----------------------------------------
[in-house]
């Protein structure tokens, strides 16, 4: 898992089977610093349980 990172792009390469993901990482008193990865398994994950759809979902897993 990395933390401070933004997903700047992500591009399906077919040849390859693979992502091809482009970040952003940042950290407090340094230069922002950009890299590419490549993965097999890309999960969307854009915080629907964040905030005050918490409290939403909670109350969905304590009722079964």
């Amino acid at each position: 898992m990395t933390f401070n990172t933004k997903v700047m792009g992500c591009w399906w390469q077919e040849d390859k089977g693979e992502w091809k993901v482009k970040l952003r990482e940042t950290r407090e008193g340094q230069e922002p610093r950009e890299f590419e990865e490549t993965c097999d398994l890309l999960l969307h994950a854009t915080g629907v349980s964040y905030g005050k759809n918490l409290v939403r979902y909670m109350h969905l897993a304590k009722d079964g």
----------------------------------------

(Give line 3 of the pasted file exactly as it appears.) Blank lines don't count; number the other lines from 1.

């Amino acid at each position: 898992m990395t933390f401070n990172t933004k997903v700047m792009g992500c591009w399906w390469q077919e040849d390859k089977g693979e992502w091809k993901v482009k970040l952003r990482e940042t950290r407090e008193g340094q230069e922002p610093r950009e890299f590419e990865e490549t993965c097999d398994l890309l999960l969307h994950a854009t915080g629907v349980s964040y905030g005050k759809n918490l409290v939403r979902y909670m109350h969905l897993a304590k009722d079964g």